# Canonical bases for cluster algebras

## Abstract

In an earlier work (Publ. Inst. Hautes Études Sci., 122 (2015), 65–168) the first three authors conjectured that the ring of regular functions on a natural class of affine log Calabi–Yau varieties (those with maximal boundary) has a canonical vector space basis parameterized by the integral tropical points of the mirror. Further, the structure constants for the multiplication rule in this basis should be given by counting broken lines (certain combinatorial objects, morally the tropicalizations of holomorphic discs).

Here we prove the conjecture in the case of cluster varieties, where the statement is a more precise form of the Fock–Goncharov dual basis conjecture (Publ. Inst. Hautes Études Sci., 103 (2006), 1–211). In particular, under suitable hypotheses, for each the partial compactification of an affine cluster variety given by allowing some frozen variables to vanish, we obtain canonical bases for extending to a basis of Each choice of seed canonically identifies the parameterizing sets of these bases with integral points in a polyhedral cone. These results specialize to basis results of combinatorial representation theory. For example, by considering the open double Bruhat cell . in the basic affine space we obtain a canonical basis of each irreducible representation of parameterized by a set which each choice of seed identifies with the integral points of a lattice polytope. These bases and polytopes are all constructed essentially without representation-theoretic considerations. ,

Along the way, our methods prove a number of conjectures in cluster theory, including positivity of the Laurent phenomenon for cluster algebras of geometric type.

## Introduction

### 0.1. Statement of the main results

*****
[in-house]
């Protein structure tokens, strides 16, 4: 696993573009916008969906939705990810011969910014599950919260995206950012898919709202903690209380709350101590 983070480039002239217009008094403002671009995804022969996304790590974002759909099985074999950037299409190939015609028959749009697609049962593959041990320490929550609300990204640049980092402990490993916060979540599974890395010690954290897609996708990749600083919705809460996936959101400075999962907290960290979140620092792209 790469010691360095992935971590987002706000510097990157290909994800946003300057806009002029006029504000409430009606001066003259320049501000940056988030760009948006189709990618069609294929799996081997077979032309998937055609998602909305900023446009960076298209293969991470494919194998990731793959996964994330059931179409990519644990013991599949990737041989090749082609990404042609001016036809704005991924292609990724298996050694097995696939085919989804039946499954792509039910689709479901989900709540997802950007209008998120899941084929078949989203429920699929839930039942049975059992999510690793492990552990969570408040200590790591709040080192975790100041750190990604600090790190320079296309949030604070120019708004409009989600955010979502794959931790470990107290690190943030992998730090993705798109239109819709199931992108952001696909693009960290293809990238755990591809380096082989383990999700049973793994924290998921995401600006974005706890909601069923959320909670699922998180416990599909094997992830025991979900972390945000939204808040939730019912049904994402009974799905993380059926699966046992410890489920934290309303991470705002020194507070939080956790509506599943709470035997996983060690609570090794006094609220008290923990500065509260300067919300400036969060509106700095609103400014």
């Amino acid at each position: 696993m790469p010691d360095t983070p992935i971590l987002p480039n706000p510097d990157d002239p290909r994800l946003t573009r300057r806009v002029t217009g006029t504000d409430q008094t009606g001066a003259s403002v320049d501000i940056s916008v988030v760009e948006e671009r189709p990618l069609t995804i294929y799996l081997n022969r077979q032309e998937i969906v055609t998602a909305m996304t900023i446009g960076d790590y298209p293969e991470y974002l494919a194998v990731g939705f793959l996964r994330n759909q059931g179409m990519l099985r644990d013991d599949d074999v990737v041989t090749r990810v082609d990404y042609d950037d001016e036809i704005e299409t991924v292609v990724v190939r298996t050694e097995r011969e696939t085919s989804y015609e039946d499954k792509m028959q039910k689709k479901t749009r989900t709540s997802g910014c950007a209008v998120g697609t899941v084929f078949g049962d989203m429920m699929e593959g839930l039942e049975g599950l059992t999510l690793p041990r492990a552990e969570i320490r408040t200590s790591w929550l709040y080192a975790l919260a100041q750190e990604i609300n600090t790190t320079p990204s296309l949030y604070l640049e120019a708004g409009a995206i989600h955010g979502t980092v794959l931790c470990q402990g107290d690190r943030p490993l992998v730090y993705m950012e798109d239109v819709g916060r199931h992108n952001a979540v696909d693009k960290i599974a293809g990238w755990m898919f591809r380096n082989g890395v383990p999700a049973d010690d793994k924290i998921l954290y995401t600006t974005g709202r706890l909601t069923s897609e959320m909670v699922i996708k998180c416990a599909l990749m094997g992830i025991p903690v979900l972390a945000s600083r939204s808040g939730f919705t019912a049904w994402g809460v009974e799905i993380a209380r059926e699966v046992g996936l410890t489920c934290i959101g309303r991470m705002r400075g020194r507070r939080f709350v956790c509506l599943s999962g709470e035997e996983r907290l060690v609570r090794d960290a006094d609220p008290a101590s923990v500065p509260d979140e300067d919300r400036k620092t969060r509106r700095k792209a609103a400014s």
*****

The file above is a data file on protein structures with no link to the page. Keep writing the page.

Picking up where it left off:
Fock and Goncharov conjectured that the algebra of functions on a cluster variety has a canonical vector space basis parameterized by the tropical points of the mirror cluster variety. Unfortunately, as shown in Reference GHK13 by the first three authors of this paper, this conjecture is usually false: in general the cluster variety may have far too few global functions. One can only expect a power series version of the conjecture, holding in the “large complex structure limit”, and honest global functions parameterized by a subset of the mirror tropical points. For the conjecture to hold as stated, one needs further affineness assumptions. Here we apply methods developed in the study of mirror symmetry, in particular *scattering diagrams*, introduced by Kontsevich and Soibelman in Reference KS06 for two dimensions and by Gross and Siebert in Reference GS11 for all dimensions, *broken lines*, introduced by Gross in Reference G09 and developed further by Carl, Pumperla, and Siebert in Reference CPS, and *theta functions*, introduced by Gross, Hacking, Keel, and Siebert, see Reference GHK11, Reference CPS, Reference GS12, and Reference GHKS, to prove the conjecture in this corrected form. We give in addition a formula for the structure constants in this basis, nonnegative integers given by counts of broken lines. Definitions of all these objects, essentially combinatorial in nature, in the context of cluster algebras will be given in later sections. Here are more precise statements of our results.